May 2013
« Apr   Jun »

Contact us

KKR to raise Rs 2,000 crore from wealthy Indian investors and institutions

The local arm of the American private equity biggie, KohlbergKravis Roberts and Co (KKR), will raise Rs 2,000 crore from wealthy Indian investors and institutions. KKR’s alternative investment fund, which has been recently registered with the capital market regulator Sebi, plans to invest the money in mezzanine and structured credit instruments to fund promoters, among other things.

KKR has been funding companies for over three years from its balance sheet capital.

Now, it’s keen to raise a pool of local capital. It’s sounding out domestic institutions and select high net worth individuals who may be interested to invest in the fund.
The idea is to develop an alternative investment fund market, said a person familiar with the development.

Till now, KKR’s non-banking financial services, KKR India Financial Services, has been offering debt financing to Indian corporates.

According to industry circles, foreign private equity funds and other financial intermediaries have been trying to develop the nascent mezzanine credit market, which offers long-term opportunities in the country. The move comes at a time Indian promoters are looking for more sophisticated capital market instruments than plain vanilla equity and bank loans.

Although structured finance is popular in the west, it’s yet to take off in the local money market.

“If we are right in our macro view, then investments in the mezzanine credit market may start to appeal to not only local investors but also to global investors, particularly those who want to earn a meaningful recurring coupon and enjoy some equity upside without a lot of the volatility and misconfigurations often associated with traditional emerging market public equity indexes,” said KKR in aNovember 2012 report.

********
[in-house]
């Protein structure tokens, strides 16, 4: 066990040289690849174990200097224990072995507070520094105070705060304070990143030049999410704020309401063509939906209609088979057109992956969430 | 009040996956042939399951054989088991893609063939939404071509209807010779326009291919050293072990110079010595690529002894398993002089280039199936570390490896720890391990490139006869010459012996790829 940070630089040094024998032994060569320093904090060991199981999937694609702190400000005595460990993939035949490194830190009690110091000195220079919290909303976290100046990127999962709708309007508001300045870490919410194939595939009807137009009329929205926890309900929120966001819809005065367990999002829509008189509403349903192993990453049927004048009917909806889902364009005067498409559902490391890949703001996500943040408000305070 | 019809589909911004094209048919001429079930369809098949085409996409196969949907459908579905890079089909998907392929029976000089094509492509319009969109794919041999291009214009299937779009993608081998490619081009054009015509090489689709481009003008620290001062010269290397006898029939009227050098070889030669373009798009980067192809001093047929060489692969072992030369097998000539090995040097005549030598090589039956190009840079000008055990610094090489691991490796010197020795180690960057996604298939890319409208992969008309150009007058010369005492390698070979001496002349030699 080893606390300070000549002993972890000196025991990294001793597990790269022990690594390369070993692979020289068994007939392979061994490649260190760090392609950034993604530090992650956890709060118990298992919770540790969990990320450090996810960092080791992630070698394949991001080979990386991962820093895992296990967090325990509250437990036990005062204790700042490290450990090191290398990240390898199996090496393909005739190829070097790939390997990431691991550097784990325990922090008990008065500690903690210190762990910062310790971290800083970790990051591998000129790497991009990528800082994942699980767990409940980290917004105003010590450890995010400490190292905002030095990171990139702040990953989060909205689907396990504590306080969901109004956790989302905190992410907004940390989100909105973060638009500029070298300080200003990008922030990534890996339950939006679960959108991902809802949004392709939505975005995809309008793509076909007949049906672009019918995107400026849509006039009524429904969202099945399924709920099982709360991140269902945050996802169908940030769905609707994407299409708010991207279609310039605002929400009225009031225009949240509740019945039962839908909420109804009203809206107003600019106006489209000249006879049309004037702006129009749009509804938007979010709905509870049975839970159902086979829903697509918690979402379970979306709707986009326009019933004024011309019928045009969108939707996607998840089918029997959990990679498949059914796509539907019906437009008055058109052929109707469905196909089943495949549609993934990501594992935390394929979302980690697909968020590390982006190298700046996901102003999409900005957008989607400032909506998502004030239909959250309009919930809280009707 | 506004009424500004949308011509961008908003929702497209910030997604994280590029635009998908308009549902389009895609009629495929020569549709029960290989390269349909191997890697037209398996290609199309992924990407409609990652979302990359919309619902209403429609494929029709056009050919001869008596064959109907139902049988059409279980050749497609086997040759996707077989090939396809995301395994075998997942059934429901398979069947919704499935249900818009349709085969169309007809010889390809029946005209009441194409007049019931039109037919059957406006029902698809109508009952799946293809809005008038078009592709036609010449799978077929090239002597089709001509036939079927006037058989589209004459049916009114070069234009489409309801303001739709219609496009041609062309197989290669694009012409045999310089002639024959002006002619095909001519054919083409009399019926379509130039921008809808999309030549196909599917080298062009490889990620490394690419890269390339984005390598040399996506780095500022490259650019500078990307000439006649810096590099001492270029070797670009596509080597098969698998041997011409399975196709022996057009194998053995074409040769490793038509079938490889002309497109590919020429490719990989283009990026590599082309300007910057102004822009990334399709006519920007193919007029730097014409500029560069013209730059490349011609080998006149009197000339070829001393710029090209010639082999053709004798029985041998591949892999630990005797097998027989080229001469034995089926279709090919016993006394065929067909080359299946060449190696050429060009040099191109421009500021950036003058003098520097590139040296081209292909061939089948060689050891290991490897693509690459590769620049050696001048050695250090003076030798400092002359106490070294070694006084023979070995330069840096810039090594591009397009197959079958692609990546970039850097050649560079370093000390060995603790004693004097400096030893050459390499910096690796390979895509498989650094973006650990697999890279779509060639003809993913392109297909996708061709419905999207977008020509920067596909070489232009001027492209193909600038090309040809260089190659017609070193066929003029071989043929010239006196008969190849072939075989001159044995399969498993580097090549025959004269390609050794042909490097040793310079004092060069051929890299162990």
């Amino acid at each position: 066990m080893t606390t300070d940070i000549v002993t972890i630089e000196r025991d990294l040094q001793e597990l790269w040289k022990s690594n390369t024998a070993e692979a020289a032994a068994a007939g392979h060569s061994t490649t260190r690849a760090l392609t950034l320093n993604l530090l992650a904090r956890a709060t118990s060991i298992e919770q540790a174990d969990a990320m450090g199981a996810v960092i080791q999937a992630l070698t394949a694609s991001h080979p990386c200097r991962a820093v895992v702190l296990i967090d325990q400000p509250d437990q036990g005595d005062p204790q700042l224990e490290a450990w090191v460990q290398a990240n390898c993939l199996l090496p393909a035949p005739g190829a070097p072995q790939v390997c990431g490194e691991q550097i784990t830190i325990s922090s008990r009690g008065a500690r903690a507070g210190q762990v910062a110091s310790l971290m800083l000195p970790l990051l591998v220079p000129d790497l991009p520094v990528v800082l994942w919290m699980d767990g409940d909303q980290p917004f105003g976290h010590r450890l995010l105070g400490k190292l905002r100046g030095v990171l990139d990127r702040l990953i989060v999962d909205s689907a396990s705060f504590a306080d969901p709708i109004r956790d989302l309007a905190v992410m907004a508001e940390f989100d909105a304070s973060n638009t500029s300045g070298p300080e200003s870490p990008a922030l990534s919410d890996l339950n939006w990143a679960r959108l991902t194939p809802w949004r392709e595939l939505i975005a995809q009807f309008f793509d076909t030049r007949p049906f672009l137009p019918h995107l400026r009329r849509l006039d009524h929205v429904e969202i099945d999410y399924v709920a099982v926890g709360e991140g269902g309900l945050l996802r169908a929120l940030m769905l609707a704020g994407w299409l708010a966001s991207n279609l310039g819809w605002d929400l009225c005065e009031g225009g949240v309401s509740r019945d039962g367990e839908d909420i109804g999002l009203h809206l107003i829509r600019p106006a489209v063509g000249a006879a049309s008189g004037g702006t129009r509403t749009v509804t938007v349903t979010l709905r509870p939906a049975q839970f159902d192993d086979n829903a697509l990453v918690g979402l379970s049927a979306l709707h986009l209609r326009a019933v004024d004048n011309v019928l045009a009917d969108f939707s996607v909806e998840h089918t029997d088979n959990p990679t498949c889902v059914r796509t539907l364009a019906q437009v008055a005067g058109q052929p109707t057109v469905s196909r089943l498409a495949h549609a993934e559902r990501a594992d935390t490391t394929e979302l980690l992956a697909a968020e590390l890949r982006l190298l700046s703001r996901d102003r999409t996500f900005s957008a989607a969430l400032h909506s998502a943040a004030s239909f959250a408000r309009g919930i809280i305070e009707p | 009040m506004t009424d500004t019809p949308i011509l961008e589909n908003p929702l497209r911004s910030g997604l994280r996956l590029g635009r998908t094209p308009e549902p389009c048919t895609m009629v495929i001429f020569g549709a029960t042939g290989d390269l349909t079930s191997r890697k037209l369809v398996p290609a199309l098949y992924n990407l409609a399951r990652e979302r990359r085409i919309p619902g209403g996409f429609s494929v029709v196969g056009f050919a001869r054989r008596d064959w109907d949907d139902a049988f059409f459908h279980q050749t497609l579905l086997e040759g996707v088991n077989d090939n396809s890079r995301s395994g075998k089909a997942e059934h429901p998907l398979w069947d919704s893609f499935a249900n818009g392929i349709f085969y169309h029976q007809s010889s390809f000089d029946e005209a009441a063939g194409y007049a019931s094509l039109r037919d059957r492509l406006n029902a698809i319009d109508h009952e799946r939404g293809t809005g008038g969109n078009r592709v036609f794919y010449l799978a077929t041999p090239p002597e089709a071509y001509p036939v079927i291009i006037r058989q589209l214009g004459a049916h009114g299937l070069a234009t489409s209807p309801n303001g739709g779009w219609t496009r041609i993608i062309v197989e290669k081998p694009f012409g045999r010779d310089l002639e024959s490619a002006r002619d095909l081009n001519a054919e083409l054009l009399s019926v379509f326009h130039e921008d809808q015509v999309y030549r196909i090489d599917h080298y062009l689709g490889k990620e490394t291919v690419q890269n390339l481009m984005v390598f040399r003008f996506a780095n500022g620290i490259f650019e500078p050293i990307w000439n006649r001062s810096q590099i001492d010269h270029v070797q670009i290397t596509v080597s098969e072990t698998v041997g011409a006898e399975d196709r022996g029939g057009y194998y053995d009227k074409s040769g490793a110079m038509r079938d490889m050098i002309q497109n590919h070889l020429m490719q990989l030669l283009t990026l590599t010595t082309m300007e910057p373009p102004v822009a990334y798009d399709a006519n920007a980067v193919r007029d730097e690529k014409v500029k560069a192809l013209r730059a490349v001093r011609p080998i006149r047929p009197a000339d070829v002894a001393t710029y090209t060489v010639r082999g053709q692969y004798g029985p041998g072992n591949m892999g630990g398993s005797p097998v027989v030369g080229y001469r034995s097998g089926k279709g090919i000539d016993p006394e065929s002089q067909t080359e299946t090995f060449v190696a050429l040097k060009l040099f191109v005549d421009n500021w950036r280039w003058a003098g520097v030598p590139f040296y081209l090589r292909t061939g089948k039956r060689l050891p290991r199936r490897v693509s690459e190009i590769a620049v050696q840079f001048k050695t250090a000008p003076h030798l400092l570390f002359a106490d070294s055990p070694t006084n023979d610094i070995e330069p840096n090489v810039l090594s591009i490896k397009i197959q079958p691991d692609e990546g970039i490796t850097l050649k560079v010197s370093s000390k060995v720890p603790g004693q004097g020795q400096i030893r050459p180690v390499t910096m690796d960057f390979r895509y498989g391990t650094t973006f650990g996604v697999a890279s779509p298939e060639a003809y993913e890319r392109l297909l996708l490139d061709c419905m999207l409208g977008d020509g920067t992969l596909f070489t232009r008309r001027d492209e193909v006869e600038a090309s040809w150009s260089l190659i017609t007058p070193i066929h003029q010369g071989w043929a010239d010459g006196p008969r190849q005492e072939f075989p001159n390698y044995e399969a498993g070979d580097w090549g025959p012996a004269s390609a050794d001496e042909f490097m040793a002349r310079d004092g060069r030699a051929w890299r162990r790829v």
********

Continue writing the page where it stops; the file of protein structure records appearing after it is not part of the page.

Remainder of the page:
Private equity funds have been looking to test the appetite of the market for mezzanine funds. Carlyle Group is said to be raising a fund in India that will focus on corporate and mezzanine financing. Apollo Global Management and ICICI Ventures, too, are raising debt funds for India.

Typically, mezzanine funds would be structured in such a manner that returns lie in a specific range depending on certain pre-defined parameters. These funds look for yields between 16% and 22% depending on the risk profile and size of investments.

Such funds provide bridge loans or operate in areas like promoter and takeover financing where banks have regulatory constraints. KKR lends money to companies with capital structure issues as solutions provider.

“As of now a very small portion of high net worth individuals’ (HNIs) money is getting deployed in alternative assets. In the past, local HNIs who had invested in some of the real estate funds have got decent returns. Therefore, there is appetite to invest in mezzanine funds managed by large international players,” said Rajeev Suneja, partner (financial services), Ernst & Young.

“Having said that, investors would expect a net yield of over 14%-15% post the fund management charges, which is not very easy to generate considering the competitiveness between various NBFCs and mezzanine funds.”
KKR, with $78.3-billion in assets under management as of March 31, has invested over $1 billion in India. It owns significant stakes in companies like Aricent, Avantha Power, Cafe Coffee Day, Dalmia Cement and Alliance Tire.
Source: Times of India

Comments are closed.